Watch a special episode of NASA Science Live at 3 p.m. EST today to learn more about what’s next for the James Webb Space Telescope.

Author Alise Fisher
Posted onJanuary 24, 2022
CategoriesJames Webb Space Telescope
Webb’s Journey to L2
 

Orionblamblam

ACCESS: Above Top Secret
Top Contributor
Senior Member
Joined
Apr 5, 2006
Messages
9,696
Reaction score
4,974
Website
www.aerospaceprojectsreview.com
First image in from JWST:

webbtelescopefirstimage-600x338.jpg
 

icyplanetnhc (Steve)

ACCESS: Secret
Joined
Aug 16, 2015
Messages
366
Reaction score
505
Website
aiaa.seas.ucla.edu

With deployment of the mirror segments now complete, and the instruments turned on, the team has begun the numerous steps required to prepare and calibrate the telescope to do its job. The telescope commissioning process will take much longer than previous space telescopes because Webb’s primary mirror consists of 18 individual mirror segments that need to work together as a single high-precision optical surface. The steps in the commissioning process include:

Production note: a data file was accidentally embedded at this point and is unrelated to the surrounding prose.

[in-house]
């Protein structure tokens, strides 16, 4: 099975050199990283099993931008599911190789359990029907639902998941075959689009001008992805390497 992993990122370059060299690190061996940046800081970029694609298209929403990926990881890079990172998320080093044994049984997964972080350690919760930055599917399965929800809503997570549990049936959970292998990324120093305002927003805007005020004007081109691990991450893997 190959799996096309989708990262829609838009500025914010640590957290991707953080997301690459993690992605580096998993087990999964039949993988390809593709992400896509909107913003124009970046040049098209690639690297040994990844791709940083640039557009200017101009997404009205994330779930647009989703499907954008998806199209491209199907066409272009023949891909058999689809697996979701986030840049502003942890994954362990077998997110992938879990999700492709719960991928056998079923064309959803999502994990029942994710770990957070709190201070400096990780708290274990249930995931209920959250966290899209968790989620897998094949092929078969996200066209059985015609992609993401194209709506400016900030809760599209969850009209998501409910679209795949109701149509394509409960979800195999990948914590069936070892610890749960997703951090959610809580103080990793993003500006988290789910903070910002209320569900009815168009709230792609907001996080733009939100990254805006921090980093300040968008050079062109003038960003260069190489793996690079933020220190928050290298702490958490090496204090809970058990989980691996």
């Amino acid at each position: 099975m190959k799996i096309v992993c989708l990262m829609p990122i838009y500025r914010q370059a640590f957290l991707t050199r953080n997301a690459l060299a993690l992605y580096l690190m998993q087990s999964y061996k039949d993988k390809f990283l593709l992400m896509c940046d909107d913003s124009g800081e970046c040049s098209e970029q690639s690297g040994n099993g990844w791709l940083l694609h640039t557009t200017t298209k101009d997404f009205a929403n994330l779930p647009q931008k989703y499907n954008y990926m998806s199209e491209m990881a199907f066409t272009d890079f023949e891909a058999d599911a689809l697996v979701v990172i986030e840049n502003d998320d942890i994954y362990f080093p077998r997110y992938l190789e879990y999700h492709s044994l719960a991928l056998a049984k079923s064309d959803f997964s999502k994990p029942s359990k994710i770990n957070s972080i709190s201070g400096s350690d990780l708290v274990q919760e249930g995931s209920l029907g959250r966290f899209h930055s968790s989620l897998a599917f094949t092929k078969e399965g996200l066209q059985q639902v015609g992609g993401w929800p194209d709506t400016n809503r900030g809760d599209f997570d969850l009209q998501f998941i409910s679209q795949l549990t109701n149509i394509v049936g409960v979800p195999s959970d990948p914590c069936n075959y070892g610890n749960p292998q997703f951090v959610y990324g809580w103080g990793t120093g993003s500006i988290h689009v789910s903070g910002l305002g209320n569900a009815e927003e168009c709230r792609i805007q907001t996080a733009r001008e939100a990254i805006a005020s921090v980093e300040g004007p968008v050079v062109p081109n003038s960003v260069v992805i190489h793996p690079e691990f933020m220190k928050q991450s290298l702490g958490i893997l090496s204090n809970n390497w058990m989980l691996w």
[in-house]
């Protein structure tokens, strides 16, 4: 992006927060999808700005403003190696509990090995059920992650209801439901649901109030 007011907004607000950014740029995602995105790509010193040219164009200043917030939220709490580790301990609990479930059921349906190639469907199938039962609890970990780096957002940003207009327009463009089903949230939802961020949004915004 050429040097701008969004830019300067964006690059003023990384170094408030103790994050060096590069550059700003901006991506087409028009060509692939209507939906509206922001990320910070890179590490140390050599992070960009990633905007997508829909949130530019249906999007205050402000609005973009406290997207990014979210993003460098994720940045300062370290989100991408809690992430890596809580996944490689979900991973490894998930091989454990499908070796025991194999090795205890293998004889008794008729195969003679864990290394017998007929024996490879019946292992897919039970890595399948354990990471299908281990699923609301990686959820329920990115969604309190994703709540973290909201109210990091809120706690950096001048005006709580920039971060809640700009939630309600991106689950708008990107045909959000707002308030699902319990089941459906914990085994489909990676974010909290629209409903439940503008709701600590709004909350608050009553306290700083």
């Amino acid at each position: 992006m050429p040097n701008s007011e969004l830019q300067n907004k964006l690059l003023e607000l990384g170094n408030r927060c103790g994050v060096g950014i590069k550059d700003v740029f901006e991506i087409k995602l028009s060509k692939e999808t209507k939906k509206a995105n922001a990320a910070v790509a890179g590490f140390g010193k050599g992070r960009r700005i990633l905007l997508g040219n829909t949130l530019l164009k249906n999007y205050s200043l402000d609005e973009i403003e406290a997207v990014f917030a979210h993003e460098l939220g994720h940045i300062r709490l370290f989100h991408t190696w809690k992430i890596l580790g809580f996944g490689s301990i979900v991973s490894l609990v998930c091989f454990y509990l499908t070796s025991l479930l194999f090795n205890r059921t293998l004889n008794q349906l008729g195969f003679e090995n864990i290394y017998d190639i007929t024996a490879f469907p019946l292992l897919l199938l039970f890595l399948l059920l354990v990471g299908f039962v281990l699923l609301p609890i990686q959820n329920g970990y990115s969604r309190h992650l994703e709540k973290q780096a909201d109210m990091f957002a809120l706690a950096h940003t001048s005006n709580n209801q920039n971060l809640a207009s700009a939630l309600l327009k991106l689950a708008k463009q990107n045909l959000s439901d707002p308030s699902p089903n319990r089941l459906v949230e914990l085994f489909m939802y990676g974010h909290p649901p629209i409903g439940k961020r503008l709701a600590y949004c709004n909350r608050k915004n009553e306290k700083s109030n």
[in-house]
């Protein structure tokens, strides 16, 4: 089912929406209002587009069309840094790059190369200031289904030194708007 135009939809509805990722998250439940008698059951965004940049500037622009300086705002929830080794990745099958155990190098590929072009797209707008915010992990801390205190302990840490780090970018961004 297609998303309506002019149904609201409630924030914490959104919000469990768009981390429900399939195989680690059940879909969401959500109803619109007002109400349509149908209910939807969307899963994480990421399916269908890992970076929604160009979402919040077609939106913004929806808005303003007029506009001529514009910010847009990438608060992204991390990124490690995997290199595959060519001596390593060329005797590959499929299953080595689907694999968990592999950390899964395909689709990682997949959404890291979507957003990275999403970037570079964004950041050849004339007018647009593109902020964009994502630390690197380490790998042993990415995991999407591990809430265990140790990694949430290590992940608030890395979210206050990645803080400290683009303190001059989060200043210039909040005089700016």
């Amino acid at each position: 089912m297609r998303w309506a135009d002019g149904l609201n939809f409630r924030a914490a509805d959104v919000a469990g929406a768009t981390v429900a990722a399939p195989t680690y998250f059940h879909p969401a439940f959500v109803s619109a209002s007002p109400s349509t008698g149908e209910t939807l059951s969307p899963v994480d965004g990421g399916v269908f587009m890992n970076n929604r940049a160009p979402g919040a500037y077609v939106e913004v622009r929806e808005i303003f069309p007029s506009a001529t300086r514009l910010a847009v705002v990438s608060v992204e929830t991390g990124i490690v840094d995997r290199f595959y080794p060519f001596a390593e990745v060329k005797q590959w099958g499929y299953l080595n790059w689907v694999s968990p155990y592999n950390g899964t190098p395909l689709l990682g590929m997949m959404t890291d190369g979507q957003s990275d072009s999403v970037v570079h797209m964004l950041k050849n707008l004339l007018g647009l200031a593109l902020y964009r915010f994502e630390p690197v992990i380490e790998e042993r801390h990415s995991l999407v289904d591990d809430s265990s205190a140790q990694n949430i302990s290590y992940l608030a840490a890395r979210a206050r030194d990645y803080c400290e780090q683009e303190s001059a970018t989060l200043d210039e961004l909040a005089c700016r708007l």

1. Segment Image Identification
  2. Segment Alignment
  3. Image Stacking
  4. Coarse Phasing
  5. Fine Phasing
  6. Telescope Alignment Over Instrument Fields of View
  7. Iterate Alignment for Final Correction
 

TMA1

ACCESS: Secret
Joined
Feb 6, 2021
Messages
219
Reaction score
292
Over time will space debris slowly degrade the quality of the images? Sorry if this is a dumb question. I know ISS suffers from small strikes of debris and the solar panels have degraded since.

Edit: I had to reword my question.
 

Hobbes

ACCESS: Top Secret
Senior Member
Joined
May 9, 2008
Messages
1,143
Reaction score
766